The Subject of Race and Ethnicity

Today I read a blogpost called You can’t do that! Stories have to be about white people and it reminded me of a subject I had been wanting to write about for a while that isn’t about the representation of gays in the media (btw yes I will review When We Rise when I see it in it’s entirety), Christianity, or essays on genres. Today we are talking about race and how the default protagonist is still white. I don’t know if it’s a good or bad thing, but it’s something that still happens. and as Darren Chetty mentioned in his blog post if you want to write about someone who is black or of another race, you have to make your story about the fact they are black/their race (as in your black character has to struggle with racism, they can’t just be black), because if your protagonist isn’t white, it doesn’t sell books as well.

What do you mean you have to make the story about a person’s race if they’re not white?

One of the things I loathed hearing about in middleschool, highschool and my first few years of college was people assuming I would write about my Mexican heritage. Like THAT was the only thing ticking in my mind. It’s not a bad thing, but every time we read stories about Mexicans in school it was always about struggle and how life was shitty for the main protagonist.

Granted I acknowledge that these authors were writing about their own life experiences and respect their stories and life struggles, but my life wasn’t their story and isn’t that story to tell. I had my own struggles, they were nothing like the struggles seen in Hispanic literature. In comparison my life would be seen as a piece of cake by those authors and my struggles would be labeled as a first world problem (which sadly they are).

As I mentioned above Chetty did mention that if I ever write a story with a Mexican protagonist, I gotta write about Mexican heritage or problems or my book (allegedly) isn’t selling squat! For publishers to even consider publishing my book, my protagonist has to either have Mexican problems or have his whole plot centered around coming out as gay (yes I snuck that in too).

What about the TV?

Television has been interesting about race; let’s start with Star Trek the original series. It had Nichelle Nichols playing Nyota Uhura and George Takei playing Hikaru Sulu. A “black woman on the tv who wasn’t a maid” (as described by Whoopi Goldberg) and a Japanese man (who would later come out as a proud homosexual) portraying characters on a science fiction show treated as equal to their colleagues despite their ethnicity.

It took a while for both movies and tv to move past have characters of different races be portrayed as characters beyond just being token minority (it’s debatable if Uhura or Sulu were token minorities). As a kid in the 90’s I saw tokenism at it’s extreme in afterschool specials, and educational television. I remember this one show shown to us at school called The Human Race Club where all the races and ethnicities were represented…and led by a blond haired blue eyed kid with glasses (it had a smart Asian girl, a black kid who liked basketball, a tom boy ginger, and a fat kid).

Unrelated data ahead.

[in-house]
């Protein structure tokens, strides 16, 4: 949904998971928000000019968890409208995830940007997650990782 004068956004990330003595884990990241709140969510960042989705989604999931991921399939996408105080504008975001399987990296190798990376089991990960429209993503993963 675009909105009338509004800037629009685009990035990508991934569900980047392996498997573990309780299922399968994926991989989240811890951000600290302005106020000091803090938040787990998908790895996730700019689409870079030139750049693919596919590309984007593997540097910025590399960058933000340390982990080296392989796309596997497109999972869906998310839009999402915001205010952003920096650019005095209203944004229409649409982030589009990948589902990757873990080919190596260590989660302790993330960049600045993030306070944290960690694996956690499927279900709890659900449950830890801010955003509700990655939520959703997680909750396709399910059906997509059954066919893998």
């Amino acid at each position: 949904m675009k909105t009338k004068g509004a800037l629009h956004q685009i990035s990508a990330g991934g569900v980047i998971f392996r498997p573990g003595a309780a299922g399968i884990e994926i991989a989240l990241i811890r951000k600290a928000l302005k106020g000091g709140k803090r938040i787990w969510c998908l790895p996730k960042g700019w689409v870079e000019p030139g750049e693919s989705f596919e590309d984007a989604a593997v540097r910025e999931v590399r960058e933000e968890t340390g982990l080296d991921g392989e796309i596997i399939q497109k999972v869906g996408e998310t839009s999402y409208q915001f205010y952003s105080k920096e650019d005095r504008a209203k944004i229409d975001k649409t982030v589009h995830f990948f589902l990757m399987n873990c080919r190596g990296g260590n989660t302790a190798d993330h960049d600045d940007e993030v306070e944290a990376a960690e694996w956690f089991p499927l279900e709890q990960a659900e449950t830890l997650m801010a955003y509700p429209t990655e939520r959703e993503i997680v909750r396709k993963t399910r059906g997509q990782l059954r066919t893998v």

There was also Power Rangers; three fifth’s of the main five rangers were white (Jason, Kimberly, Billy) with Zack and Trini as the token black and asian without the producers ever realizing that they assigned Zack and Trini as the black and yellow ranger to match their races until it was too late. There was also Tommy who was later revealed to be of Native American decent, not sure if it counts though since it took four seasons to reveal that. This was fixed later when Austin St. John, Walter Emanuel Jones, and Thuy Trang left the show with Rocky (Steve Cardenas), Aisha (Karen Ashley), and Adam (Johnny Yong Bosch) as the new red, yellow, and black rangers respectively of Hispanic, black, and Asian/Jewish ethnicities included.

After the first season, Power Rangers has actually been pretty good about representation of all the races and even had a few ranger teams where the girl or a black person IS the leader (Alien Rangers, Turbo, Time Force, SPD, RPM, Dino Charge). Still no female red ranger though…

Captain Planet also had a minorateam, with the only white American usually being the whiner who had to learn a lesson in the episode. If any of the other members had a plot devoted to them, they were not the whiner. Trust me.

On the CW DC television something interesting happened; races of characters were changed from white to whatever the creators wanted. The whole West family? Black. Jimmy Olson is no longer a adorkable ginger, but is now a hunky black guy with dreamy eyes for Kara and the audience to oogle at (don’t worry, Kara has an adorkable tech friend for fans who are into that sort of thing to oogle at too). There is the issue too some that even though diversity has been added to the cast of these shows, the leads are still white people. With the addition of Legends of Tomorrow (with no MAIN character, but rather having a team lead) and Vixen (female African american (she actually is from Africa)) things are nice and diverse in the live action DC universe.